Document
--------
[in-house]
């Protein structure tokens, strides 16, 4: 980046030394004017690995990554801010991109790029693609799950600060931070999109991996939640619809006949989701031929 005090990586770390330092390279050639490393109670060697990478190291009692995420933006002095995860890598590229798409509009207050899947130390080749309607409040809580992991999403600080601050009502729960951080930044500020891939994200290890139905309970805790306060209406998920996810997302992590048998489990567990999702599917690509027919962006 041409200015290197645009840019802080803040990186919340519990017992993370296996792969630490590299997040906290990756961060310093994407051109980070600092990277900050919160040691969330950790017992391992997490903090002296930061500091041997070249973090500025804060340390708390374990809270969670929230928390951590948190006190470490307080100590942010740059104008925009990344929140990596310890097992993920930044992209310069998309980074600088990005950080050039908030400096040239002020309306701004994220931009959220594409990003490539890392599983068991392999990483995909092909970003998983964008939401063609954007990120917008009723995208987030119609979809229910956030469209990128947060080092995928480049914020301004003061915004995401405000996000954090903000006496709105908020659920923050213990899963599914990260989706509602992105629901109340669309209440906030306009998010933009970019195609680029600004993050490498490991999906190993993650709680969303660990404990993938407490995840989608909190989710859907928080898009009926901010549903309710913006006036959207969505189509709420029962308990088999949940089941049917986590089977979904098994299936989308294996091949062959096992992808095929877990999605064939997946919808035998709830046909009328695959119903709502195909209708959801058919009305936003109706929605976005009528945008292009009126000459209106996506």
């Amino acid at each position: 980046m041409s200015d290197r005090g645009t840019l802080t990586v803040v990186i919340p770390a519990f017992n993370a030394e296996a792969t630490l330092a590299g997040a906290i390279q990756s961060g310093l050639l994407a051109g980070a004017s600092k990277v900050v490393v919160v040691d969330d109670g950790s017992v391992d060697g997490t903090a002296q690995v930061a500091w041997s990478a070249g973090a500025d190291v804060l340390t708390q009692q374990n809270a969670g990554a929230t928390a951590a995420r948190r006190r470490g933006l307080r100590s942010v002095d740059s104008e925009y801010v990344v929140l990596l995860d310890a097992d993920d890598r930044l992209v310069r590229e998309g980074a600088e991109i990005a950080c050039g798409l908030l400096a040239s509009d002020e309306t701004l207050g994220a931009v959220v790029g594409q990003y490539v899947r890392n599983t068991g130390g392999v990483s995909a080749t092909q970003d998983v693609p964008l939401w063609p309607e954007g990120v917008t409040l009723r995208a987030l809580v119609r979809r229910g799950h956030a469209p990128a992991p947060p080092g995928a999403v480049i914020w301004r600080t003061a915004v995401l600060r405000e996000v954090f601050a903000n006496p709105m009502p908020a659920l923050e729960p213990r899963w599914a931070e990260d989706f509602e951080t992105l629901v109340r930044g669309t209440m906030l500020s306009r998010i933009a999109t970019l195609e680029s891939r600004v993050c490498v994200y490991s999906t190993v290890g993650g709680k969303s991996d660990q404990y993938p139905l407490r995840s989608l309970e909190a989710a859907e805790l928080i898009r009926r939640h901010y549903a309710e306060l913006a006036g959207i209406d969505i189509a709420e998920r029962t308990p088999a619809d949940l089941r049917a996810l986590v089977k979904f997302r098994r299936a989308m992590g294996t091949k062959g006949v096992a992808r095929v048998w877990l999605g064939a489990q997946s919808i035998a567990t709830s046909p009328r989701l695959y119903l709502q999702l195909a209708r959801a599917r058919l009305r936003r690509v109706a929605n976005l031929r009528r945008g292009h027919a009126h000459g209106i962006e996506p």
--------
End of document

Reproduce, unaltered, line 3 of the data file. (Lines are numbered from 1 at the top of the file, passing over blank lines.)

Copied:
């Amino acid at each position: 980046m041409s200015d290197r005090g645009t840019l802080t990586v803040v990186i919340p770390a519990f017992n993370a030394e296996a792969t630490l330092a590299g997040a906290i390279q990756s961060g310093l050639l994407a051109g980070a004017s600092k990277v900050v490393v919160v040691d969330d109670g950790s017992v391992d060697g997490t903090a002296q690995v930061a500091w041997s990478a070249g973090a500025d190291v804060l340390t708390q009692q374990n809270a969670g990554a929230t928390a951590a995420r948190r006190r470490g933006l307080r100590s942010v002095d740059s104008e925009y801010v990344v929140l990596l995860d310890a097992d993920d890598r930044l992209v310069r590229e998309g980074a600088e991109i990005a950080c050039g798409l908030l400096a040239s509009d002020e309306t701004l207050g994220a931009v959220v790029g594409q990003y490539v899947r890392n599983t068991g130390g392999v990483s995909a080749t092909q970003d998983v693609p964008l939401w063609p309607e954007g990120v917008t409040l009723r995208a987030l809580v119609r979809r229910g799950h956030a469209p990128a992991p947060p080092g995928a999403v480049i914020w301004r600080t003061a915004v995401l600060r405000e996000v954090f601050a903000n006496p709105m009502p908020a659920l923050e729960p213990r899963w599914a931070e990260d989706f509602e951080t992105l629901v109340r930044g669309t209440m906030l500020s306009r998010i933009a999109t970019l195609e680029s891939r600004v993050c490498v994200y490991s999906t190993v290890g993650g709680k969303s991996d660990q404990y993938p139905l407490r995840s989608l309970e909190a989710a859907e805790l928080i898009r009926r939640h901010y549903a309710e306060l913006a006036g959207i209406d969505i189509a709420e998920r029962t308990p088999a619809d949940l089941r049917a996810l986590v089977k979904f997302r098994r299936a989308m992590g294996t091949k062959g006949v096992a992808r095929v048998w877990l999605g064939a489990q997946s919808i035998a567990t709830s046909p009328r989701l695959y119903l709502q999702l195909a209708r959801a599917r058919l009305r936003r690509v109706a929605n976005l031929r009528r945008g292009h027919a009126h000459g209106i962006e996506p």